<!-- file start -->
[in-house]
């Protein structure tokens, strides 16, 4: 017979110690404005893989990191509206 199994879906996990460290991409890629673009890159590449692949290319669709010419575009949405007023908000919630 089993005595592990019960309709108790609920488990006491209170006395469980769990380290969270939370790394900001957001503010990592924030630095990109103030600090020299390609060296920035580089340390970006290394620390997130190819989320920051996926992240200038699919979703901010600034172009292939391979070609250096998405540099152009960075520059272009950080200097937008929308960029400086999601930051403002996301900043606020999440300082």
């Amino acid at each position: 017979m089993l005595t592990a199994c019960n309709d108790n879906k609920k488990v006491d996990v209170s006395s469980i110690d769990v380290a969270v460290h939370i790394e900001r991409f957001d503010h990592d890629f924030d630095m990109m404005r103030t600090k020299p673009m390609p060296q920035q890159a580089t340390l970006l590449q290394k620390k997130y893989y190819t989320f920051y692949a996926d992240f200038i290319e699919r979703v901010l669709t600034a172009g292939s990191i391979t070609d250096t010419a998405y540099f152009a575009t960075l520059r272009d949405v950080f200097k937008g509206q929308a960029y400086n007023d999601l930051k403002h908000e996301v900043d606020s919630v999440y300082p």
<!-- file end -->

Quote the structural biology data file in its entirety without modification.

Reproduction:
[in-house]
């Protein structure tokens, strides 16, 4: 017979110690404005893989990191509206 199994879906996990460290991409890629673009890159590449692949290319669709010419575009949405007023908000919630 089993005595592990019960309709108790609920488990006491209170006395469980769990380290969270939370790394900001957001503010990592924030630095990109103030600090020299390609060296920035580089340390970006290394620390997130190819989320920051996926992240200038699919979703901010600034172009292939391979070609250096998405540099152009960075520059272009950080200097937008929308960029400086999601930051403002996301900043606020999440300082």
């Amino acid at each position: 017979m089993l005595t592990a199994c019960n309709d108790n879906k609920k488990v006491d996990v209170s006395s469980i110690d769990v380290a969270v460290h939370i790394e900001r991409f957001d503010h990592d890629f924030d630095m990109m404005r103030t600090k020299p673009m390609p060296q920035q890159a580089t340390l970006l590449q290394k620390k997130y893989y190819t989320f920051y692949a996926d992240f200038i290319e699919r979703v901010l669709t600034a172009g292939s990191i391979t070609d250096t010419a998405y540099f152009a575009t960075l520059r272009d949405v950080f200097k937008g509206q929308a960029y400086n007023d999601l930051k403002h908000e996301v900043d606020s919630v999440y300082p």